“Yet why not say what happened?” – Robert Lowell
Grief has many forms we do may have not considered yet. We can grieve a death, a relationship, a lost job, lost time, even objects like a car or a home. Grief has no limits and is personal to each one of us. Grief is defined as “deep sorrow especially that caused by someone’s death. It is a noun which means grief itself is at the root a person, place, or thing. When I think about grief as a noun I am reminded of the many forms and applications this word has.
In my addiction, I went through much grief. I did not realize it at the time, but I was grieving the loss of control, loss of myself, loss of friends and family I was pushing away and hurting. I was grieving the life I had lived, the life I wanted so badly to live, and the joy I once had. My grief was not limited to those people and objects around me, it was bigger than those things.
In a brilliant article “Pay Me Now or Pay Me Later,” John James and Russell Friedman compare the heart to an auto engine. It’s an imperfect world, despite the fantasies of perfectionists, so loss and hurt often start at an early age. “You might recognize the title from an advertising slogan for an automotive product several years ago,” they write. The idea was that if you spend a little money on maintenance now, you might save a tremendous amount replacing an entire engine later.”
“In the auto commercial it was failure to change the oil filter which led to a build up of crud, which clogged and eventually destroyed the motor. Thus, buy an inexpensive filter now or buy a whole new engine later.”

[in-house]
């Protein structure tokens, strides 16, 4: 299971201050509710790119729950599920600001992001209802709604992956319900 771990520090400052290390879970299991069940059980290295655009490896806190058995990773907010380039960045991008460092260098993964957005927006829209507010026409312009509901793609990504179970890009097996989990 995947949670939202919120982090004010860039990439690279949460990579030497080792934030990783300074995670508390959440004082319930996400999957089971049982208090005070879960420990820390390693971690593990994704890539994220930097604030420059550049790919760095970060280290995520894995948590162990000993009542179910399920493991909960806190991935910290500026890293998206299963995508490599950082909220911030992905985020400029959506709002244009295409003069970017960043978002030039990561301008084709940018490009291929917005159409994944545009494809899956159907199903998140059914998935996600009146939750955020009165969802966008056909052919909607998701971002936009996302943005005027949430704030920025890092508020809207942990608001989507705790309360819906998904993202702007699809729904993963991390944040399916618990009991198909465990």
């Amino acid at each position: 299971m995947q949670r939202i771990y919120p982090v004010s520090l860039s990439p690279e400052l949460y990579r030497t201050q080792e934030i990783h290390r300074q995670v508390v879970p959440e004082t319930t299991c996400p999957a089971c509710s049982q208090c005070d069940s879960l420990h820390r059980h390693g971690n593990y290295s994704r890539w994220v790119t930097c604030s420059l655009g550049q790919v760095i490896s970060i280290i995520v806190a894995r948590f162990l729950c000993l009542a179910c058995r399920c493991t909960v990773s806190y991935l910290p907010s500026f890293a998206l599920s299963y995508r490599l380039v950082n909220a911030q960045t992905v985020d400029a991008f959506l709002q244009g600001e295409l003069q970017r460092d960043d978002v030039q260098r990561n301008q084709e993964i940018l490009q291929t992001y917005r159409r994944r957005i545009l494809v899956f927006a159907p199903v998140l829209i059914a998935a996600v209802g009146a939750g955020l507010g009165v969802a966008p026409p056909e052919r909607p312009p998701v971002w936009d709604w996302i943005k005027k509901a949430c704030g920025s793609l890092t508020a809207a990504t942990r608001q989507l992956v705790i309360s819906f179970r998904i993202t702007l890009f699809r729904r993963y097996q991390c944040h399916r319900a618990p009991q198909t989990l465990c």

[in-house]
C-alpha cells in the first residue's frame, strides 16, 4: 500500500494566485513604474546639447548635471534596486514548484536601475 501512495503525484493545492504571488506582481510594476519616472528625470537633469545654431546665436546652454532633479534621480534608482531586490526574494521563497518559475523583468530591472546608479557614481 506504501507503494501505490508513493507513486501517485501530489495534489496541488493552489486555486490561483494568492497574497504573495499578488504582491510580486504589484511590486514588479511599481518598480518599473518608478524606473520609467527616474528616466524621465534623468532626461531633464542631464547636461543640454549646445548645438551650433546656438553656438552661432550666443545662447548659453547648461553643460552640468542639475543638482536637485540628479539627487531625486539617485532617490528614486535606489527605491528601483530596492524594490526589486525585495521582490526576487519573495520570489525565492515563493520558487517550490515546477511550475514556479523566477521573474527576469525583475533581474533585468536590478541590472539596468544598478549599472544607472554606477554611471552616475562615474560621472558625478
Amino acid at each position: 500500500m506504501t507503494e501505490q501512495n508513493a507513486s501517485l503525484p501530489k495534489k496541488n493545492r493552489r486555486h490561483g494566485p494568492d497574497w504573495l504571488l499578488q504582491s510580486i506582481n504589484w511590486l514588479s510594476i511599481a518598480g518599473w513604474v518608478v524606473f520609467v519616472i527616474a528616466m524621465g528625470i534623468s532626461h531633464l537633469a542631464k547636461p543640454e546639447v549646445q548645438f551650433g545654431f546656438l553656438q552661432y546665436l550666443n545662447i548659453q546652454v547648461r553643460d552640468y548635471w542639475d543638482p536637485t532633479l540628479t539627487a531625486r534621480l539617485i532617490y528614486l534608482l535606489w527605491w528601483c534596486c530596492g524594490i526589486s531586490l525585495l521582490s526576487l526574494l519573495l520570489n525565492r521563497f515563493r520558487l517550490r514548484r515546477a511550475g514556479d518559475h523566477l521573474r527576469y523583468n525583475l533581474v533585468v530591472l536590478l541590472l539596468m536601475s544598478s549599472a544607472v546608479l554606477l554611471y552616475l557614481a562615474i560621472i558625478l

As we go through life, they say, stuffing when we’re hurt instead of grieving, this “crud” builds up around our hearts and thickens year on year. “Grief is negative, and cumulatively negative,” they say, in a key insight.
Then a serious tragedy hits, like a death or divorce, and we don’t realize it, but it triggers all those past hurts we never grieved. Our hearts are breaking inside – but our heart is so hard outside, due to the thick crud, that we can’t see out, so we go into a tailspin.
Now we’re in big trouble and with decades of crud around our hearts. I have heard, seen, and felt the pain of others while they were sharing their own grief letters and 100% of the time, afterwards, they all felt a sense of relief and healing.
While writing my first grief letter during treatment I joked that I would be writing a “grief book”. This is so true for me and I am sure it is true for many of us in recovery. As we move forward and continuously revisit some of the 12 steps, we can also find it helpful to continuously put pen to paper and add to our “grief book”. Some write a letter to their addiction, to alcohol, or to their parents and other loved ones. While some write an autobiographical story about their past traumas or hardships and what led them into the entangling web of alcoholism and addiction.
Each one of us have a different experience with life and the triumphs and challenges. I believe grief letters are extremely important to flush out these emotions and finally find freedom from the weight we carry. We must admit, with brutal honesty, those decisions and choices we have made and the painful outcomes resulting from them in order to grieve, accept, and release.
I have included my first grief letter, on a separate page, written in treatment earlier this year. I hope you find some inspiration for your own. Please share any thoughts with me in the comments section. I look forward to hearing from all of you.